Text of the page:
I only rode 11 miles of the downhill. When I arrived back in town, my hands were sore from the constant braking. This is a very, very long descent. It’s also the only miles of the entire race that do not require pedaling. So enjoy it while it lasts.
Marysvale to Junction. 14.5 miles.
There really isn’t much to say about this section. It’s paved. It’s lonely. And it’s very vexing. That is… it’s nothing but roller after roller after roller. After roller. It begins with a stout climb (especially after an hour of coasting) immediately out of Marysvale. At the top of the climb is a sign that reads “Junction 12”. The sign is lying. Junction is 14.5 miles from Marysvale. 14.5 miles of this:
Grab a wheel. Or 5. If you are alone, it’s a good place to fuel and spin. I had a headwind. Which means we will have a headwind on race day. The shoulder is wide and clean and smooth. The highway doesn’t see a lof traffic, but it does get some. A few 18-wheelers, RV’s, trucks with boats or trailers. Hopefully on race day there are is a car or two patrolling this stretch with “bike race in progress” posters.
The link between Marysvale and Junction is a stark contrast from the riding we will have already done. The views are nice. But Junction doesn’t seem to get any closer. It’s not until you lay eyes on Piute Resevoir that you are starting to get close. And even then, you’ve got a few more rollers to ride before you’ll arrive at the feed station.
Note to self: Leave Junction soaking wet.
For some reason I had pictured the climb out of Junction to be lined with aspen trees, pines, and alpine goodness. It isn’t. At all. At least, not in the first 8 miles. It is, instead, rather barren and absolutely exposed. No shade. None.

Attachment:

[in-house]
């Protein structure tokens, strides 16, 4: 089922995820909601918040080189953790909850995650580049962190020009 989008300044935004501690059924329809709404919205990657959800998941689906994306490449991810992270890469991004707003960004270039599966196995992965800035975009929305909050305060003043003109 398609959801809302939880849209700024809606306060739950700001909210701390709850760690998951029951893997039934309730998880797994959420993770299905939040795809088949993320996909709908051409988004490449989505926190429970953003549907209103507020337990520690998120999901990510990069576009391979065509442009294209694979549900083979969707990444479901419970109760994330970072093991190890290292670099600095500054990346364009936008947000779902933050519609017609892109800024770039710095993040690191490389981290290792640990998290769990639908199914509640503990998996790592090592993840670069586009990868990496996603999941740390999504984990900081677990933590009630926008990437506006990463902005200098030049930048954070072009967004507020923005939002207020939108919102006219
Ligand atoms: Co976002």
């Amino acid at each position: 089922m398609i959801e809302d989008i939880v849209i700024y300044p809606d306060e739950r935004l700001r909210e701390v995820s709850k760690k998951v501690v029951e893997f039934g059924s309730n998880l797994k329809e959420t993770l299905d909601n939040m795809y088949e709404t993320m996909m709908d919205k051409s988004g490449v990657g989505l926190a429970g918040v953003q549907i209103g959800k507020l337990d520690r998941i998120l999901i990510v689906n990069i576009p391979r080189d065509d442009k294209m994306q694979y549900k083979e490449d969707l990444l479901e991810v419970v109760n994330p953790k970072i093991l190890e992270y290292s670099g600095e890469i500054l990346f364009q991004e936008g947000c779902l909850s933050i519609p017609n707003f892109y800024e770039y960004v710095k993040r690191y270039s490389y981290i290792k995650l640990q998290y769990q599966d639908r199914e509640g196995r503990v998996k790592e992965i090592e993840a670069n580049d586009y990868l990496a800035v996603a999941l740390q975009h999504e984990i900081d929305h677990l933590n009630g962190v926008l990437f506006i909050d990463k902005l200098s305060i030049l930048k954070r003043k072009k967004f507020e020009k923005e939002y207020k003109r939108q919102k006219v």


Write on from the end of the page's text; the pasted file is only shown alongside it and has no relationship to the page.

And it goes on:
The climbing is gradual at first. Barely there. The grade increases gradually, but it’s never too steep for the first 6 miles. All of which are paved. But when the pavement ends, so do the gentle grades. The dirt road is wide, with a thin layer of gravel on the surface. Some of the inclines were steep enough that my 34c, overinflated rear tire would slip if I stood out of the saddle. At this point I had around 45 miles in my legs. On race day, we will have 60. And more vert. I mashed up the hill until I couldn’t anymore.
Another note to self: Get a 34T chainring.
I rode as far as the sweeping right hand turn on the map below. Above me, I could see the road switching up steeply to Grindstone Flat.
I was cooked. And 20 miles from the car. Above me however, was still a lot of Crusher. I turned around and decided I’d have to see the rest of the course on race day.
When you leave Junction, you’ll be staring at this:
And then this:
And eventually this:
And yes, that thin line scraping the horizon in the photo above is the road. It really is.
And beyond that?
Is still a mystery.
However, one thing is not a mystery. And that thing is this:
Anyone who conquers the Crusher will need to climb like a mountain goat.